When the B’nai B’rith Leo Baeck (London) Lodge ceased its activities in 2017, a chapter of 74 years of dedicated service for the Jewish community ultimately ended. Established by German speaking refugees from central Europe at the peak of World War II the association quickly blended into British society and became a valuable member of the Anglo-Jewry community. In order to preserve and share its unique history, the Lodge archive is now being catalogued by The Wiener Library.
The roots of the Leo Baeck (London) Lodge can be traced back to 1943. It was this year that some 200 refugees from Nazi persecution formed their own branch (‘Section 1943’) within the existing B’nai B’rith structures in London. B’nai B’rith is the world’s oldest Jewish service organization, committed to the Jewish community’s unity, security and the fight against antisemitism and intolerance around the world. It has been active in Britain since the early twentieth century.
Under the name of Leo Baeck Men’s Lodge the section was officially recognized as a new Lodge in its own rights in 1945. One year later an independent Leo Baeck Women’s Lodge was inaugurated, also comprising some 200 members. Formally two autonomous and self-governed societies, both Lodges have always been closely linked. In 2006 they merged and became a mixed body known as the Leo Baeck (London) Lodge.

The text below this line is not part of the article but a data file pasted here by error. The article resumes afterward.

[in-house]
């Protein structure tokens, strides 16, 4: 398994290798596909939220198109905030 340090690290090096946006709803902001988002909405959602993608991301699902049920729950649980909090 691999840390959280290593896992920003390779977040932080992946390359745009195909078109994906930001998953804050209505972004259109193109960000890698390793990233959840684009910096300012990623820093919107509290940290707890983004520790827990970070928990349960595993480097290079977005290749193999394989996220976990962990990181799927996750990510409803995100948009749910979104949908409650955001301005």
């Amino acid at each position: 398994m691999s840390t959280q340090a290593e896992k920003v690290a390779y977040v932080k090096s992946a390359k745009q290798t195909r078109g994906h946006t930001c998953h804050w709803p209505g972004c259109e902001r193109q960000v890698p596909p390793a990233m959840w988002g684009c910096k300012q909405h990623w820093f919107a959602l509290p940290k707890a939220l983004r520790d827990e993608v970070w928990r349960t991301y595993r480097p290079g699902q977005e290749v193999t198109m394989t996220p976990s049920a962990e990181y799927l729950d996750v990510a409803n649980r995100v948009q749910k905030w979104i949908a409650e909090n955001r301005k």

Founded by German-speaking Jews from Austria, Czechoslovakia, Germany, Poland and Yugoslavia the Lodges were named after Leo Baeck, the eminent German Rabbi and international leader of Liberal Judaism. Although an early inclusion of members from other backgrounds changed the Lodges’ profile, the name endured as a reference to its origins and heritage.
Aside from being a cultural and social home for its own members, the Leo Baeck Lodges were committed to the values and mission of B’nai B’rith. Various committees were set up over the years to help the needy and to support the Jewish community. Starting with succour to survivors of Nazi persecution, their activities generally covered the fields of welfare, charity, education, and care for the elderly and children.
Among those involved in these activities was Alfred Wiener, the founder of The Wiener Library. A B’nai B’rith member long before his forced emigration from Germany, he had joined the Leo Baeck Men’s Lodge soon after its establishment. It therefore does not come as a surprise that a close and friendly relationship between the Library and the Leo Baeck Lodge(s) has existed ever since. The latter had contributed to the Library’s work generously over decades.
Thanks to a final grant, the archive of the Leo Baeck (London) Lodge and its predecessors is currently subject of intensive cataloguing efforts by The Wiener Library. The preserved material will be processed in compliance with international archival standards and is scheduled to be accessible for researchers in our online catalogue in June 2019.